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Frequently Asked Questions

Find answers below to some of the basic questions about how EMMA works, what are the key features of municipal securities, how you should read an official statement, what is an advance refunding, and how to understand the price and other terms of a bond trade.

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529 Plan Basics

  • What is a 529 college savings plan?

    529 college savings plans are established by states under Internal Revenue Code Section 529 for the purpose of providing a program for individuals wishing to invest to pay for qualified higher education expenses of a beneficiary. Usually but not always structured similar to a mutual fund or fund of funds, 529 college savings plans are offered by virtually every state.
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  • Why are 529 college savings plans considered municipal securities?

    Even though many 529 college savings plans invest their assets in mutual funds, exchange-traded funds or other types of instruments that are not themselves municipal securities, the investment you make in the 529 college savings plan is with a state plan that is the issuer of the investment interest you acquire. This state role exempts 529 college savings plans from the federal regulations applicable to mutual funds but also makes sales by investment firms of 529 college savings plan interests subject to MSRB rules.

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  • What is the difference between a 529 college savings plan and a mutual fund?

    Most 529 college savings plans operate much like a traditional mutual fund but with some important differences. Although 529 college savings plan assets often are invested in traditional mutual funds, the shares or units that a 529 college savings plan participant acquires when he or she makes an investment are those of the plan itself, not of the underlying mutual funds. In this case, the issuer of the shares or units is the state or its instrumentality, not a mutual fund company. As a result, the federal securities laws treat 529 college savings plans differently from mutual funds. Among other things, 529 college savings plans are not subject to the registration and reporting requirements that mutual funds must meet, and 529 college savings plans also are not required to meet the various restrictions and qualifications that mutual funds must meet under the Investment Company Act of 1940 and related rules of the Securities and Exchange Commission.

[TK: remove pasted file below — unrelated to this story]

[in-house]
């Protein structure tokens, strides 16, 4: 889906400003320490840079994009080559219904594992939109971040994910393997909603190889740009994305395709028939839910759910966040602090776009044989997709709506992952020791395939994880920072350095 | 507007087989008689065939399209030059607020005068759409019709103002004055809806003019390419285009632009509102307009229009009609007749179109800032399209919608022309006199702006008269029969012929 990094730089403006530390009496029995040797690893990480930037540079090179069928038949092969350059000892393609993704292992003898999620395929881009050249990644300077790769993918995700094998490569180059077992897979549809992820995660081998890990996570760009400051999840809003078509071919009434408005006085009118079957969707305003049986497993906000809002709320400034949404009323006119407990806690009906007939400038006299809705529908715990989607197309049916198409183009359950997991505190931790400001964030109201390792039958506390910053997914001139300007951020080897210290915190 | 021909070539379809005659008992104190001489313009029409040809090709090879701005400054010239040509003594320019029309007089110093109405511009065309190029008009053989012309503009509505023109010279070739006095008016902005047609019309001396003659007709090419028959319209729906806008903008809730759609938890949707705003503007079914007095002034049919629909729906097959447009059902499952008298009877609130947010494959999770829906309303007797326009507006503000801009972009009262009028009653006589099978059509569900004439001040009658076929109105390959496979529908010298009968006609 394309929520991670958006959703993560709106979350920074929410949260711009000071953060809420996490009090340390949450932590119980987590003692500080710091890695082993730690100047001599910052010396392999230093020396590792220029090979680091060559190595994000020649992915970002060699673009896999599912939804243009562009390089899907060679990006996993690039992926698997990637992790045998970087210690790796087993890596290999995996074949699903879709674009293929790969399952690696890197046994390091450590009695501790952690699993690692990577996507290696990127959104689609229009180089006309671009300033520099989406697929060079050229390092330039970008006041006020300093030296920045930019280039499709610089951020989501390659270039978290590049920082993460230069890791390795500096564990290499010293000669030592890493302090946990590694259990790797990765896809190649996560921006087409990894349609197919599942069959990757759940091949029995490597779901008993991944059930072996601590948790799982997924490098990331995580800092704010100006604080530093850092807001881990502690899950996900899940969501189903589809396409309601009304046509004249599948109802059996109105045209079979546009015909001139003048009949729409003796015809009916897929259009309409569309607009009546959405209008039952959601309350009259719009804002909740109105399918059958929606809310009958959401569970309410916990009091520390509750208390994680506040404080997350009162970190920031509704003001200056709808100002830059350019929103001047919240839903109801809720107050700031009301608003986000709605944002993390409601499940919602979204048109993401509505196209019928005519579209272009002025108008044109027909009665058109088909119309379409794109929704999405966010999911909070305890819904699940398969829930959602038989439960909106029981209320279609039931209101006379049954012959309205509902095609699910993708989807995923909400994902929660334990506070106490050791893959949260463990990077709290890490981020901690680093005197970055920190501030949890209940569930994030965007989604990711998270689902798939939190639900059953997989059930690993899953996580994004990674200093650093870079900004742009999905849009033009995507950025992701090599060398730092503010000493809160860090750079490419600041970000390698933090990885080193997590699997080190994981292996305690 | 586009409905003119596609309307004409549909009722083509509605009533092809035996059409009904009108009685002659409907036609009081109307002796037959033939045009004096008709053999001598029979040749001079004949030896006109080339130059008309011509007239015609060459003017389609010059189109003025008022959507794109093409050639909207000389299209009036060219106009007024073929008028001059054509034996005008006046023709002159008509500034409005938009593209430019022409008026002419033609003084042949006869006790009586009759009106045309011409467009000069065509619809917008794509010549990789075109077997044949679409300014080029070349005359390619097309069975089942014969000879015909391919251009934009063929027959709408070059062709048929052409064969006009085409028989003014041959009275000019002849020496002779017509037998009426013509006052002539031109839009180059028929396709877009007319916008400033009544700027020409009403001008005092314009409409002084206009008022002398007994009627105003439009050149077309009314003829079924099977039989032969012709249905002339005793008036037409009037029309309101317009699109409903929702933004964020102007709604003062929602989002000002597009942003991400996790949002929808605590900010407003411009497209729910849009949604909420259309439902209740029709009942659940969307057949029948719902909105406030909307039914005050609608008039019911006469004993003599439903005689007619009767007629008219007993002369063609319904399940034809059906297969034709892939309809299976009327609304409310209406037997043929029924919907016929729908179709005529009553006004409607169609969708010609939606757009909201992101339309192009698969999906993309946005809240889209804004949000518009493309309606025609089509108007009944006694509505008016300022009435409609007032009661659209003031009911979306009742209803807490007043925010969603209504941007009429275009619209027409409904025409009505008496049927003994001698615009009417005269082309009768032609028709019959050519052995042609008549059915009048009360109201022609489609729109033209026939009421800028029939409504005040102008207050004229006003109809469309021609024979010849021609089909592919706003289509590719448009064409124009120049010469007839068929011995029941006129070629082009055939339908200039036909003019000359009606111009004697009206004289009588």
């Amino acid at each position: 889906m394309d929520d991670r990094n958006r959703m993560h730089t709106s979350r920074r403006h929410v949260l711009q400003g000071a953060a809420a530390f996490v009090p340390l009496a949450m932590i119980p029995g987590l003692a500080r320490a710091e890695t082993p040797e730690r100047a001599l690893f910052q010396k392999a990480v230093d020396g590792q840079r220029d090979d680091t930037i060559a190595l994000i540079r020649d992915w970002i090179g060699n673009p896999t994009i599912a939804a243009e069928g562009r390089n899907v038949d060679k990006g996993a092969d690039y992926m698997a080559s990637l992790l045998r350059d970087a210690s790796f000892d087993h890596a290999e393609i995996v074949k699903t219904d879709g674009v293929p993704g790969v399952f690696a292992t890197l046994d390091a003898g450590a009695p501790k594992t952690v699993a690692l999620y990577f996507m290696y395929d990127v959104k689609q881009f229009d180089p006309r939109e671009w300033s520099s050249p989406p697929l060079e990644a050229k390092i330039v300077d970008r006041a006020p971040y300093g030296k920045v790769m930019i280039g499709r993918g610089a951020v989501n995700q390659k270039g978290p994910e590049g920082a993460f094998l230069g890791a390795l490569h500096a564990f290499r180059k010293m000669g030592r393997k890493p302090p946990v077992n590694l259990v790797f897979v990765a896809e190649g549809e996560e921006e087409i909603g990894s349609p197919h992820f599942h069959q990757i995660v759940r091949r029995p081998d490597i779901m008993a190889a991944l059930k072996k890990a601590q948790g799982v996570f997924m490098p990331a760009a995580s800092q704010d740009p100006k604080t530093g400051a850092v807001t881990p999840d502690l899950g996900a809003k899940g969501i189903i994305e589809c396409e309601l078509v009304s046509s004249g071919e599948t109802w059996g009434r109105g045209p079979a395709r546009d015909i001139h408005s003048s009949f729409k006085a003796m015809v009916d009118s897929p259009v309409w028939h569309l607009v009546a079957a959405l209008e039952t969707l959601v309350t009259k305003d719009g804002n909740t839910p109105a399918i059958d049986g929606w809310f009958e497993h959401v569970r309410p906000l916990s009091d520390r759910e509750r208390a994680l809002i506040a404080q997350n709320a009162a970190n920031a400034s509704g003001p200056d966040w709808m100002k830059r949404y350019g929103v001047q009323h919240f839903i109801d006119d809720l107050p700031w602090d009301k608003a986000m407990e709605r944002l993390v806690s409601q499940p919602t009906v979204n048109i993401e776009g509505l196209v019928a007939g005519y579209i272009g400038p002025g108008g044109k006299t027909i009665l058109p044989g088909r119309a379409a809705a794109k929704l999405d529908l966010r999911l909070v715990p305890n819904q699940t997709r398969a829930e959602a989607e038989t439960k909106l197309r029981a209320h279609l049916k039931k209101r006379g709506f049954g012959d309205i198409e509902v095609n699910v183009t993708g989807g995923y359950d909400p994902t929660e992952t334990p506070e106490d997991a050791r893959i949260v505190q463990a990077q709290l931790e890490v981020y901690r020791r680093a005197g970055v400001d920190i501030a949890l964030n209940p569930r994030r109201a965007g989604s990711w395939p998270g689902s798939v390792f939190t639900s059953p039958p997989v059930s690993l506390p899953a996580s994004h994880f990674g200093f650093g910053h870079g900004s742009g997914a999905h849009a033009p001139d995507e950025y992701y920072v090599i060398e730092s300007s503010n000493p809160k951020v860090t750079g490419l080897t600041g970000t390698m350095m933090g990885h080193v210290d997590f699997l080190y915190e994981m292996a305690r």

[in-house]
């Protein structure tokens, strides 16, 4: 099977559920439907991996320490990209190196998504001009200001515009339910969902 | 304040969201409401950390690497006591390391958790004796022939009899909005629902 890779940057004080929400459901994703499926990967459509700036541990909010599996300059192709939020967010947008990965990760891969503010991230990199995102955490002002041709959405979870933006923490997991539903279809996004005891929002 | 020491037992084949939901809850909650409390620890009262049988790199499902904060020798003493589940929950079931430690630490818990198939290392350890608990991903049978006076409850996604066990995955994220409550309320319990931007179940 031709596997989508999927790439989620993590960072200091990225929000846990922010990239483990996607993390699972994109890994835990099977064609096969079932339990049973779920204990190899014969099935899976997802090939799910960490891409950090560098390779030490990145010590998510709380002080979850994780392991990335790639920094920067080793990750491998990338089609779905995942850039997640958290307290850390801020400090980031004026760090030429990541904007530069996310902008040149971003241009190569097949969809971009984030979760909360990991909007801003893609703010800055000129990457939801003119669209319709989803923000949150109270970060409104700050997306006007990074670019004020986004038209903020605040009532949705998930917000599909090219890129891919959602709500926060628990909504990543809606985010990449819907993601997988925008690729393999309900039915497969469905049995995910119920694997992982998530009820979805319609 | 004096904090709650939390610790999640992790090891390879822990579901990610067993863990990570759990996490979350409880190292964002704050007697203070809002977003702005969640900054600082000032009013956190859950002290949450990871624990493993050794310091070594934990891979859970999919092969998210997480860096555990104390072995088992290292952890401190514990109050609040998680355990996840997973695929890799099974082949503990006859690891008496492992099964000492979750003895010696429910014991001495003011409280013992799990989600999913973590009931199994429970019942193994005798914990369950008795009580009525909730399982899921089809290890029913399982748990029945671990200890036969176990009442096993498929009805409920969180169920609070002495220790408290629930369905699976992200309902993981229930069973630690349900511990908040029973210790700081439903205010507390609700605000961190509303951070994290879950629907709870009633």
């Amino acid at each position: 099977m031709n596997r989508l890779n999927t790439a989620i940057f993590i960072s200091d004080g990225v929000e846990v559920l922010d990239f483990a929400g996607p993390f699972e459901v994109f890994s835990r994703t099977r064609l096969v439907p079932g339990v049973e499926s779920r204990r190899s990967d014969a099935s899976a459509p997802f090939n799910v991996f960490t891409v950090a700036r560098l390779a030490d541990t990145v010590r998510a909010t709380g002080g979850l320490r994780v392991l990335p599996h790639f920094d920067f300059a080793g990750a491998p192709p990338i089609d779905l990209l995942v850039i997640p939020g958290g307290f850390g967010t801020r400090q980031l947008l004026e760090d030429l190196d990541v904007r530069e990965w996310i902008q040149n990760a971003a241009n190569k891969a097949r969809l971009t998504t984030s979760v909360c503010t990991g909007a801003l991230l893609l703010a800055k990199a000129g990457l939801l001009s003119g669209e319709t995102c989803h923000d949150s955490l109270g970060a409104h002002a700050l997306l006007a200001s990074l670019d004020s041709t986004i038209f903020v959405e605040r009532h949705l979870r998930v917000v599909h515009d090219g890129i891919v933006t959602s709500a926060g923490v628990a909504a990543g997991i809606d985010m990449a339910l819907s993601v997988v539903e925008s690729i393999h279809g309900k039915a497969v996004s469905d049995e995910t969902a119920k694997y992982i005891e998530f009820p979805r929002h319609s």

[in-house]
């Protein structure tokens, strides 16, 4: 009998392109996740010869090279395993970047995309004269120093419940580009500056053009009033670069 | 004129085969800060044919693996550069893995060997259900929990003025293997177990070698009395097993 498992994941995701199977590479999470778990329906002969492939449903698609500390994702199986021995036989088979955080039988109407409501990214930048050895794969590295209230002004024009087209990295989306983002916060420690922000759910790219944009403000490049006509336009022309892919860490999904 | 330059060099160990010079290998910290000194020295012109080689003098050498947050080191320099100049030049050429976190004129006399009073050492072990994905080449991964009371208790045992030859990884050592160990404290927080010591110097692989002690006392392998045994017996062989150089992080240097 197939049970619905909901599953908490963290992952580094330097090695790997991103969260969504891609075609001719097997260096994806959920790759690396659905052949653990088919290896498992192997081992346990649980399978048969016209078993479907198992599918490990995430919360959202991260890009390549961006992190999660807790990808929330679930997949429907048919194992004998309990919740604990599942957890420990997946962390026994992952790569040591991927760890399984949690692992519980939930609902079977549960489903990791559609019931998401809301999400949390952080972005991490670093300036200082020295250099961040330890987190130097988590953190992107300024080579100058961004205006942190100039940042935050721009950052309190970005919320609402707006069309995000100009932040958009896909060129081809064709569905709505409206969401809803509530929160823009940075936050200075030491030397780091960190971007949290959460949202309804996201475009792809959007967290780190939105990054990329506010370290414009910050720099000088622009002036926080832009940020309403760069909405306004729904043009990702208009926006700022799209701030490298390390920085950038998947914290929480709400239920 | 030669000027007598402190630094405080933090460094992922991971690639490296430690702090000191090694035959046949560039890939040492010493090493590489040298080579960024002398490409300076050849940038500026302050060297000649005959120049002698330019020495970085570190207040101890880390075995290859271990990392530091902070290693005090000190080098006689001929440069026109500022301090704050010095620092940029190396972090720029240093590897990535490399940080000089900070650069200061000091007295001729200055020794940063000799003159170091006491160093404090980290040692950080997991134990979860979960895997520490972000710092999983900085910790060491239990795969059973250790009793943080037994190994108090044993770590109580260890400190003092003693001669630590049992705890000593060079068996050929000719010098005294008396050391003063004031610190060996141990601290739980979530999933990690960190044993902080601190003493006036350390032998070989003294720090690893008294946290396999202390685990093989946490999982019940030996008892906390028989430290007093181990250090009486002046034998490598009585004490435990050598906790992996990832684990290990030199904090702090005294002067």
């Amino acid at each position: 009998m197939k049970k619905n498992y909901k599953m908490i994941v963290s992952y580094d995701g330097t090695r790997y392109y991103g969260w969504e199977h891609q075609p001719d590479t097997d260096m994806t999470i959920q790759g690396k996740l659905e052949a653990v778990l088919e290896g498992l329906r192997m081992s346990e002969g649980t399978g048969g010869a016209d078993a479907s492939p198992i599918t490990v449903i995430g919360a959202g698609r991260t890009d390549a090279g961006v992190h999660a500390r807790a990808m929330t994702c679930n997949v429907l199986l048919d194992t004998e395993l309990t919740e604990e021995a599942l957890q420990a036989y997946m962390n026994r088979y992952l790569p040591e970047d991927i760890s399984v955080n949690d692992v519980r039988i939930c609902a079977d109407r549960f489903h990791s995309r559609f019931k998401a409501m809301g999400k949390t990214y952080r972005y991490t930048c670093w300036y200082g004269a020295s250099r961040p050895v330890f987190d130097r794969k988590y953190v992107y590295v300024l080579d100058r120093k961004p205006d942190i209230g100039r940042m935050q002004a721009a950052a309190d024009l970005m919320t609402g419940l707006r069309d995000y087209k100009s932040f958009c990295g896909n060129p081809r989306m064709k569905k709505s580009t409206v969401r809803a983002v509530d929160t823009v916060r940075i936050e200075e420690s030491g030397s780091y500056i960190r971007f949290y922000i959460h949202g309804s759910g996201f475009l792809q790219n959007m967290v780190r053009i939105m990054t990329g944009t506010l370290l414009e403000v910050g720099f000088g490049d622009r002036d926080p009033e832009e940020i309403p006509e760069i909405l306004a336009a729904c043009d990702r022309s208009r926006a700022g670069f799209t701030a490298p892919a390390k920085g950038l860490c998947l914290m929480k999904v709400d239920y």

Another important difference is that 529 college savings plans must meet a series of requirements established under Internal federal tax laws in order for investors to realize the tax benefits offered by investing in such plans. Such requirements involve, among other things, restricting the use of invested funds to pay for qualified higher education expenses, the amount that may be invested, changes in investments or beneficiaries, and a variety of other matters. Also, some states offer state tax or other advantages for investing in the investor's home state 529 college savings plan. The specific features of each state's plan and how the federal and state tax laws apply to such plans are described in the plan disclosure document.